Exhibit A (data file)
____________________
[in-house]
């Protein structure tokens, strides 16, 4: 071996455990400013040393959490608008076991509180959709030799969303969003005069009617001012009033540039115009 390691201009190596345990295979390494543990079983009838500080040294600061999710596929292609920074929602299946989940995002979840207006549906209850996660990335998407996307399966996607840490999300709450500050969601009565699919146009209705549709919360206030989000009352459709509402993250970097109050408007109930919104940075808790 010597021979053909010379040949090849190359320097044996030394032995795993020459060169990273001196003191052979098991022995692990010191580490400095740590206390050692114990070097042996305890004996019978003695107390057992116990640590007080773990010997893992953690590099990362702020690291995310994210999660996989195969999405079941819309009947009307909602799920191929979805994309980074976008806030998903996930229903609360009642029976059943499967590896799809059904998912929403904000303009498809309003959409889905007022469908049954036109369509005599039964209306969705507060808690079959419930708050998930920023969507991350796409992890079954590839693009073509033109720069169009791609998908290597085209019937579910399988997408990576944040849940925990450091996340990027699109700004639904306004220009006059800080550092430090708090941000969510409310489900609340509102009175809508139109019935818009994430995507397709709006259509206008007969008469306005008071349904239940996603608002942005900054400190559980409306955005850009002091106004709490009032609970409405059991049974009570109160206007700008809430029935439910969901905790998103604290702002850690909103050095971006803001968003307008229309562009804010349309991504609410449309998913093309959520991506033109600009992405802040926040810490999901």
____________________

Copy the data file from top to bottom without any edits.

[in-house]
């Protein structure tokens, strides 16, 4: 071996455990400013040393959490608008076991509180959709030799969303969003005069009617001012009033540039115009 390691201009190596345990295979390494543990079983009838500080040294600061999710596929292609920074929602299946989940995002979840207006549906209850996660990335998407996307399966996607840490999300709450500050969601009565699919146009209705549709919360206030989000009352459709509402993250970097109050408007109930919104940075808790 010597021979053909010379040949090849190359320097044996030394032995795993020459060169990273001196003191052979098991022995692990010191580490400095740590206390050692114990070097042996305890004996019978003695107390057992116990640590007080773990010997893992953690590099990362702020690291995310994210999660996989195969999405079941819309009947009307909602799920191929979805994309980074976008806030998903996930229903609360009642029976059943499967590896799809059904998912929403904000303009498809309003959409889905007022469908049954036109369509005599039964209306969705507060808690079959419930708050998930920023969507991350796409992890079954590839693009073509033109720069169009791609998908290597085209019937579910399988997408990576944040849940925990450091996340990027699109700004639904306004220009006059800080550092430090708090941000969510409310489900609340509102009175809508139109019935818009994430995507397709709006259509206008007969008469306005008071349904239940996603608002942005900054400190559980409306955005850009002091106004709490009032609970409405059991049974009570109160206007700008809430029935439910969901905790998103604290702002850690909103050095971006803001968003307008229309562009804010349309991504609410449309998913093309959520991506033109600009992405802040926040810490999901």